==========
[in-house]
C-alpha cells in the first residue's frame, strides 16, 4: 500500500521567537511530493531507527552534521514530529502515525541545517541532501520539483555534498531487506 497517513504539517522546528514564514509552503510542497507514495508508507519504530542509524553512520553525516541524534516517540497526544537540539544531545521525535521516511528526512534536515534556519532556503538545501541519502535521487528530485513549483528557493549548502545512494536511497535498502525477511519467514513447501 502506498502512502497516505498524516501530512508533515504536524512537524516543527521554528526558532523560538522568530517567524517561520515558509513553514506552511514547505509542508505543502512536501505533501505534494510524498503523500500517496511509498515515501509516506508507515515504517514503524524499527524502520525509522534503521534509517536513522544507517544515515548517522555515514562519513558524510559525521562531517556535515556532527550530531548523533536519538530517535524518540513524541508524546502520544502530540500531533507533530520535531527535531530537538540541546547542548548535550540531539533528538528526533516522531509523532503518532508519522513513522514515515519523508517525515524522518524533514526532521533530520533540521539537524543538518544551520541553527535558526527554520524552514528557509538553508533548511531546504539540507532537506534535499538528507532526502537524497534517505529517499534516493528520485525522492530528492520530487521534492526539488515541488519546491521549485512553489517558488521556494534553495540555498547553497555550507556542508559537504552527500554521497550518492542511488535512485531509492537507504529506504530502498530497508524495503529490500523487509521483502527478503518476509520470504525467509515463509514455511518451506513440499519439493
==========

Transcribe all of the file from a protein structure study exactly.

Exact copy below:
[in-house]
C-alpha cells in the first residue's frame, strides 16, 4: 500500500521567537511530493531507527552534521514530529502515525541545517541532501520539483555534498531487506 497517513504539517522546528514564514509552503510542497507514495508508507519504530542509524553512520553525516541524534516517540497526544537540539544531545521525535521516511528526512534536515534556519532556503538545501541519502535521487528530485513549483528557493549548502545512494536511497535498502525477511519467514513447501 502506498502512502497516505498524516501530512508533515504536524512537524516543527521554528526558532523560538522568530517567524517561520515558509513553514506552511514547505509542508505543502512536501505533501505534494510524498503523500500517496511509498515515501509516506508507515515504517514503524524499527524502520525509522534503521534509517536513522544507517544515515548517522555515514562519513558524510559525521562531517556535515556532527550530531548523533536519538530517535524518540513524541508524546502520544502530540500531533507533530520535531527535531530537538540541546547542548548535550540531539533528538528526533516522531509523532503518532508519522513513522514515515519523508517525515524522518524533514526532521533530520533540521539537524543538518544551520541553527535558526527554520524552514528557509538553508533548511531546504539540507532537506534535499538528507532526502537524497534517505529517499534516493528520485525522492530528492520530487521534492526539488515541488519546491521549485512553489517558488521556494534553495540555498547553497555550507556542508559537504552527500554521497550518492542511488535512485531509492537507504529506504530502498530497508524495503529490500523487509521483502527478503518476509520470504525467509515463509514455511518451506513440499519439493